Monday 1 June 2020

Lockdown thoughts

After nearly three months of lockdown I thought it would be a good moment to reflect on the experience from my autistic viewpoint. As ever, I speak only for myself. Other autistic people, I know, have had very different experiences. But there may be some who can relate to what I am saying.

On the positive side, I have discovered how much I like working from home. In fact, it is a revelation just how much time in a typical non-lockdown day I have spent coping with environmental and social challenges. My biggest memory of the last meeting I had at the university is not what was said but rather the horrendous strip lighting, the asymmetry of panels on the walls, and my efforts to mask.

At home, I have almost complete control over my environment, a great routine and a set of rules to live by. I really like social distancing - in fact, I’ve been longing for it all my life - and I find online communication mostly fine, apart from some of the unexpected noises. The only problem, really, is that I don’t know when to stop working, which makes me more productive than ever, but perhaps not sufficiently work/life balanced.

But the message change from ‘stay home’ to ‘stay alert’ has lost me. I can follow the first, but the second is meaningless. And the constant lying and hypocrisy from our political leaders is really distressing. I can only deal with it by treating it all as nonsense.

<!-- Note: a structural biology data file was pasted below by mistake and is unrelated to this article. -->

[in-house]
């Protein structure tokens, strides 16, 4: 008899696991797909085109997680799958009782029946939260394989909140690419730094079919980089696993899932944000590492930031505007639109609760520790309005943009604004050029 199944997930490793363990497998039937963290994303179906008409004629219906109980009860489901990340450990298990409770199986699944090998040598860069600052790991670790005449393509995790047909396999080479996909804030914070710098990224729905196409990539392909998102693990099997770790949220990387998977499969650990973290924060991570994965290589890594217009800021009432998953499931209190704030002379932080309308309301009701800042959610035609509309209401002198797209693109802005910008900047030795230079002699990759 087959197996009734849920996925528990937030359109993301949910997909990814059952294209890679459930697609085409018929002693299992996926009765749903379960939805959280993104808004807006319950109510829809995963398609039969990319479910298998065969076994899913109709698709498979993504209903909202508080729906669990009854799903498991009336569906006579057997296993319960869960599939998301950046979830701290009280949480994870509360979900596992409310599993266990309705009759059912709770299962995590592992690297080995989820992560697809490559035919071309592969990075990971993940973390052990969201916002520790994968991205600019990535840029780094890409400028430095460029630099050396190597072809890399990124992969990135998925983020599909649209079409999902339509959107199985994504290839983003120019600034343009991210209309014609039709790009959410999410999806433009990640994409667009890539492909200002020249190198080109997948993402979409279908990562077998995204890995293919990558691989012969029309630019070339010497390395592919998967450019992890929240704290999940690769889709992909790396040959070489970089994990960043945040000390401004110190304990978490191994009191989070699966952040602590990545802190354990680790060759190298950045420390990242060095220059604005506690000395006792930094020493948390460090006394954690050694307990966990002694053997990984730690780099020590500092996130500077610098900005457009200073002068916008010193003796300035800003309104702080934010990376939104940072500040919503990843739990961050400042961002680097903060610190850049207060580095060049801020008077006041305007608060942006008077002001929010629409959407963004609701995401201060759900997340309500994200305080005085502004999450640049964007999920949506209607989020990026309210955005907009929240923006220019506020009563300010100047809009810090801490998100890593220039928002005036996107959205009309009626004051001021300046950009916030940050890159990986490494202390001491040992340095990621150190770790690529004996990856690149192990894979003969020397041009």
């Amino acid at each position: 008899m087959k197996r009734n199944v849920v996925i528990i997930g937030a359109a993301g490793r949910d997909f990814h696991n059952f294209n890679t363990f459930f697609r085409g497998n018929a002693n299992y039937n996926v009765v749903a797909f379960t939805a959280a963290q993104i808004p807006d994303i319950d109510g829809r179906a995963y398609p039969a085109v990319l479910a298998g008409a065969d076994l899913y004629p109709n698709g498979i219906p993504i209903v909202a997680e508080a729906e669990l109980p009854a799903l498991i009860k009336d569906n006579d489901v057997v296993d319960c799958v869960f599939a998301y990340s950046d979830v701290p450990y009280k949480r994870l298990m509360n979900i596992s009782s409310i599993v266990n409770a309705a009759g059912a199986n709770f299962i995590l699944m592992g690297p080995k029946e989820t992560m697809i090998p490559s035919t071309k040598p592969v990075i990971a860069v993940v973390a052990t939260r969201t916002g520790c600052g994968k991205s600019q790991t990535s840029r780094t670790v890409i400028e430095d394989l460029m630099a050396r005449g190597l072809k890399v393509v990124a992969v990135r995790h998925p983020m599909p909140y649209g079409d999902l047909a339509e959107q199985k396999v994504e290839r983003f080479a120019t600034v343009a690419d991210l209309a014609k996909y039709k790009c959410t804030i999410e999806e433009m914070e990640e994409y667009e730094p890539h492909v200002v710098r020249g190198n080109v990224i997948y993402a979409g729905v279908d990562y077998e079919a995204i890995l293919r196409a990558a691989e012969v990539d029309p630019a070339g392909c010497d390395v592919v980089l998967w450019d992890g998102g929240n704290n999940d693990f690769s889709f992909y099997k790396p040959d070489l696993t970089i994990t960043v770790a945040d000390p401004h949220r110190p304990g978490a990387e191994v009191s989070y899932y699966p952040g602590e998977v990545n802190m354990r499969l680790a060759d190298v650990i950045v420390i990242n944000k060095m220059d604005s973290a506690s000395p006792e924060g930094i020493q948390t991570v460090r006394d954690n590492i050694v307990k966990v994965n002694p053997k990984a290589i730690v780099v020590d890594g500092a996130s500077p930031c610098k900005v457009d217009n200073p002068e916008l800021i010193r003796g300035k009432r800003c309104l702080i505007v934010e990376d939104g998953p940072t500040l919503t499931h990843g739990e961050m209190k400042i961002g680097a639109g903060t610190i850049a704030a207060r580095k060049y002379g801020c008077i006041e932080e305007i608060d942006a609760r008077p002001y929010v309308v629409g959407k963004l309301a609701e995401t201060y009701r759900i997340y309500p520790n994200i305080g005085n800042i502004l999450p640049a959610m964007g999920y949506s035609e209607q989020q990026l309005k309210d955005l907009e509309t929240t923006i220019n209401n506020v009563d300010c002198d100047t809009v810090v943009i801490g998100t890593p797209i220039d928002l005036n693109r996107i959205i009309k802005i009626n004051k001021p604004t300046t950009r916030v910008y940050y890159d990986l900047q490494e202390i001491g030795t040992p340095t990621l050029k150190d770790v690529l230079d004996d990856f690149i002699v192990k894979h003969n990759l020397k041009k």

Worse still, the recent ‘relaxation’ has created all sorts of uncertainty about social interaction. For example, keeping two metres distance is a clear rule, but how can I do that when there are so many more people about? What are the rules if someone is coming towards you in a narrow spot and showing no signs of wanting to move out of the way? I’m just staying at home as much as possible - it’s clearer and safer.

Shopping continues to create anxiety. Whereas before the difficulty was mainly sensory overload, now it’s more about social interaction. I had to leave the queue outside my local Tescos because people were getting cross with me about where I was standing. They actually shouted at me. I had no idea what I was doing wrong. I left before I shut down, but the result was that I did not go shopping that day.

My biggest anxiety is that the university will force me to return to campus. I can do my job perfectly well from home, including all the research AND the teaching. It requires some adjustments, of course, but I find these a creative challenge rather than a major problem. But universities are worried about their futures and are keen to see us back together on campus as soon as possible. If it gets to a situation where they require me to return before there is a vaccine, I don’t know what I’d do. Perhaps I’d resign. I try to reassure myself that  management has been very good at understanding my needs so far, but it still does worry me just the same. 

I like living in a locked-down way, free from many of the sensory/social challenges that I grapple with every day. I hope I don’t have to give up my job to preserve that.